Chapter 3 Summary and Analysis

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Last Updated on May 28, 2020, by eNotes Editorial. Word Count: 1649

Summary

At dusk, George and Slim enter the bunkhouse after a day of work. George thanks Slim for giving Lennie one of his dog’s pups, and Slim compliments Lennie’s impressive strength. “God awmighty,” he says, “I never seen such a strong guy.”

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Slim invites George to talk about his relationship with Lennie, and more details emerge about the two men. Lennie and George grew up in Auburn, where George knew Lennie’s aunt Clara. When Aunt Clara died, Lennie fell in with George. At first, George kept Lennie around for entertainment, because it made him feel good to be the smarter man. Then one day, as a joke, George told Lennie to jump in a river, and he obeyed. But Lennie couldn’t swim, so George had to jump in and save him. George voices guilt over the incident, saying, “An’ he was so damn nice to me for pullin’ him out. Clean forgot I told him to jump in.”

Slim draws from George an explanation of what happened in Weed. Lennie reached out to touch a girl’s pretty red dress. The girl screamed, causing Lennie to panic and grip the dress even tighter. The girl claimed that Lennie raped her, and a lynching party formed to take revenge. Lennie and George fled the scene, hiding in an irrigation ditch and eventually escaping the town.

Lennie returns to the bunkhouse, excited about his new brown and white puppy. He tries to conceal the fact that he has smuggled the pup back to the bunkhouse, but George knows instantly that Lennie has taken the dog from its mother. “You get right up an’ take this pup back to the nest,” he instructs. Lennie obeys. Slim remarks, “He’s jes’ like a kid, ain’t he.”

As Lennie departs, Candy and his old dog enter the bunkhouse. Carlson enters shortly thereafter, and he immediately smells the dog. Carlson lashes out at Candy, saying the dog is “no good to you . . . and no good to himself.” He insists that Candy should shoot the dog. Candy balks at the idea, but Carlson presses the issue. Candy looks to Slim for help, but Slim does not step in. Finally, Candy agrees to allow Carlson to shoot the dog in the back of the head. As Carlson leaves with his gun, Slim reminds Carlson to take a shovel along. He kindly tells Candy that he can have any pup he wants.

After Carlson leaves with the dog, Candy lies on his bed staring at the ceiling while George plays cards with a worker named Whit. When a shot rings out in the distance, all eyes fall on Candy. Wordlessly, Candy turns to face the wall.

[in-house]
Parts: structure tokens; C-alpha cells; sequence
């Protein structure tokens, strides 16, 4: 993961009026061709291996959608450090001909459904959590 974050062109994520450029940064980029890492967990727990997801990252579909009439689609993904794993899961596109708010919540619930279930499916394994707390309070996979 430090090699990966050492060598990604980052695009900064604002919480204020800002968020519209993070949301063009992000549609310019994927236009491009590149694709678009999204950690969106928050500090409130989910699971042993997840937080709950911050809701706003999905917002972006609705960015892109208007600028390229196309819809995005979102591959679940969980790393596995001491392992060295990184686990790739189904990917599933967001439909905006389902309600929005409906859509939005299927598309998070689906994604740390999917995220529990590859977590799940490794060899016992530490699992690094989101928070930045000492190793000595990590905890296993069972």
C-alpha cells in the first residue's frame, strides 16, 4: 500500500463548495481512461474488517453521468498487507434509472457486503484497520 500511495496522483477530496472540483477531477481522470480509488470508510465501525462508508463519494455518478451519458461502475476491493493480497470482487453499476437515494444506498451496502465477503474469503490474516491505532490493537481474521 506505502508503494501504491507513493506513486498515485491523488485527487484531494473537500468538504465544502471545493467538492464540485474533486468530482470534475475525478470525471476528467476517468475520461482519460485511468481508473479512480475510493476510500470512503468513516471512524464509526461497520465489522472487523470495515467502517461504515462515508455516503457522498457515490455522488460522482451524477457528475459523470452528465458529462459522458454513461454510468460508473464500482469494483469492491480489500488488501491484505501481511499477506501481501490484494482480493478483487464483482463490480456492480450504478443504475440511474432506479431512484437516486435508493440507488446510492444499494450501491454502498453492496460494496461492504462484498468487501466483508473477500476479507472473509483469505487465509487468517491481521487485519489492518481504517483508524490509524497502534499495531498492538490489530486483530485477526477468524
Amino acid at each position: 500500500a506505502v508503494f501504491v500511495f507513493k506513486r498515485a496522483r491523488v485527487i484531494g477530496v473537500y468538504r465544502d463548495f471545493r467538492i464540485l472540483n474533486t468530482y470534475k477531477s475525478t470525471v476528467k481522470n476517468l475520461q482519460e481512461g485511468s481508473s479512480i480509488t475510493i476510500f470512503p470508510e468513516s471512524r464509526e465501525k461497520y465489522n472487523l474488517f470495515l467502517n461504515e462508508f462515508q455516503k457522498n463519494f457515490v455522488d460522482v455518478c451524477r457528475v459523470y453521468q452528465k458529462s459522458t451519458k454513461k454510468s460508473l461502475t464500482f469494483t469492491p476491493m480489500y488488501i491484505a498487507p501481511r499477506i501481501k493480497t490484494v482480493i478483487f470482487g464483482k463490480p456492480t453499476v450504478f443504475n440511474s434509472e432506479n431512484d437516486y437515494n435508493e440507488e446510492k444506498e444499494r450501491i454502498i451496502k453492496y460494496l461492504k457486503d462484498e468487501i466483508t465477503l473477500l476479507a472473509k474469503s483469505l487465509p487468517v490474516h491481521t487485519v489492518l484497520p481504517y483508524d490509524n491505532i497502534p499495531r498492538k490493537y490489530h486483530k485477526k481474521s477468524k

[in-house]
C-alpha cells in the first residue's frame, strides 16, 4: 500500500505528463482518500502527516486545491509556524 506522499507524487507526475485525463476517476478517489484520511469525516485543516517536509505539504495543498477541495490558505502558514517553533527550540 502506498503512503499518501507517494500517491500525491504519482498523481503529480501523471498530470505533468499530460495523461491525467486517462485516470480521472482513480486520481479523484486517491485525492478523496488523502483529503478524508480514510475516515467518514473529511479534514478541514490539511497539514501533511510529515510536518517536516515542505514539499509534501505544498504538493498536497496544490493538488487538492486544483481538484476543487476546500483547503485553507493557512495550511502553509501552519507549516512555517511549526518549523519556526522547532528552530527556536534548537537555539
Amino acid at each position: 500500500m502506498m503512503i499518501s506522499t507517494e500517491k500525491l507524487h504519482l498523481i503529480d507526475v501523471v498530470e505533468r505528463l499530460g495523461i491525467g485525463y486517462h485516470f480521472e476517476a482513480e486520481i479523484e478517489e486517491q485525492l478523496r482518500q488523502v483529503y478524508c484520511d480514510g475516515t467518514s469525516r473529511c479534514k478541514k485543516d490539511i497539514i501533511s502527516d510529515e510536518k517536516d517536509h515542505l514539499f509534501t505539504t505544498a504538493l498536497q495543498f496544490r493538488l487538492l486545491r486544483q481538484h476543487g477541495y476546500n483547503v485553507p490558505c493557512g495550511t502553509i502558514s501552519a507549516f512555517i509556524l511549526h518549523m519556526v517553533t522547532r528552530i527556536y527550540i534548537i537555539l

Crooks enters the bunkhouse to tell Slim the tar is ready for his mule’s hoof. He also tells Slim that Lennie is out in the barn with the pups. Slim leaves, and George and Whit continue to play cards. The conversation turns to Curley’s wife, and the men discuss her promiscuous reputation. Whit says it seems she “can’t keep away from guys.” Whit also offers to take George into town to visit Susy’s place, a local brothel, where he can purchase whiskey and a “flop” if he wants to. George says he might go have a drink but won’t pay for a “flop.”

Carlson and Lennie return to the bunkhouse. Curley stops by, looking for his wife. When he discovers that she’s not there, he demands to know where Slim is, insinuating that Slim may be with her.

All the men depart the bunkhouse except for George, Lennie, and Candy. George and Lennie talk about various things, including Curley’s wife. Conversation turns to their dream of buying a farm and living off the land. “Tell about that place, George,” Lennie says. George talks about the home they will one day have: ten acres, a windmill, an orchard, and an alfalfa patch where they can grow rabbit food. The scene grows more elaborate as George describes it. He is clearly as entranced with the fantasy as Lennie is.

Both men jump when Candy suddenly speaks; they had forgotten he was in the room. Candy is intrigued by their plan to buy a farm and wants to be a part of it. He offers to chip in his money, about $350, to buy a piece of property that George knows about. After some thought, George says, “I bet we could swing her.” The men make plans to send $100 of Candy’s money as a retainer fee to the current owner of the farm.

The conversation between Lennie, George, and Candy ends when Slim and Curley reenter the bunkhouse. Slim is irritated because Curley keeps asking him if he has seen his wife. “You lay offa me,” Slim snaps, telling Curley to look after his own wife and leave him out of it.